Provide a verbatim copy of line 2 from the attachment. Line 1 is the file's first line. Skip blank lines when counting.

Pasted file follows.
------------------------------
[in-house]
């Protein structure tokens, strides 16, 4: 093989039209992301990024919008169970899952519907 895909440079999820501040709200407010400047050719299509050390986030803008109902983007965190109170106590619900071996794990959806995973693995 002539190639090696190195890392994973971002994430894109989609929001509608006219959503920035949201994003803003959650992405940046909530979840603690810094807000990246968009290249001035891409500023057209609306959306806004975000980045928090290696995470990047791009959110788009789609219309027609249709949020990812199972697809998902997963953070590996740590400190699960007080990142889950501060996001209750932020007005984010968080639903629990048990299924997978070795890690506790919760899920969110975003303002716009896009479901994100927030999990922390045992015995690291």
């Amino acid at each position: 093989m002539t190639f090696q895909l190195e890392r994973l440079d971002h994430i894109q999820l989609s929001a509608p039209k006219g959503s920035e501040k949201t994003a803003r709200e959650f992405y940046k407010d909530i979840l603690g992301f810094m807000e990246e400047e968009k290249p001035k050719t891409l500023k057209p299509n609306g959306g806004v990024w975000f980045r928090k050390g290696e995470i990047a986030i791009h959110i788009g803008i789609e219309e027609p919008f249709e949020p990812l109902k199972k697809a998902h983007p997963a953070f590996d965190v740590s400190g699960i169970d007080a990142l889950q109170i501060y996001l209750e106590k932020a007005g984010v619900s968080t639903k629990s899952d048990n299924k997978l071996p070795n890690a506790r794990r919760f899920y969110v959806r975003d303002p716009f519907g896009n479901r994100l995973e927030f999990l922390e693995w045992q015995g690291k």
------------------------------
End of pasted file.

């Protein structure tokens, strides 16, 4: 093989039209992301990024919008169970899952519907 895909440079999820501040709200407010400047050719299509050390986030803008109902983007965190109170106590619900071996794990959806995973693995 002539190639090696190195890392994973971002994430894109989609929001509608006219959503920035949201994003803003959650992405940046909530979840603690810094807000990246968009290249001035891409500023057209609306959306806004975000980045928090290696995470990047791009959110788009789609219309027609249709949020990812199972697809998902997963953070590996740590400190699960007080990142889950501060996001209750932020007005984010968080639903629990048990299924997978070795890690506790919760899920969110975003303002716009896009479901994100927030999990922390045992015995690291």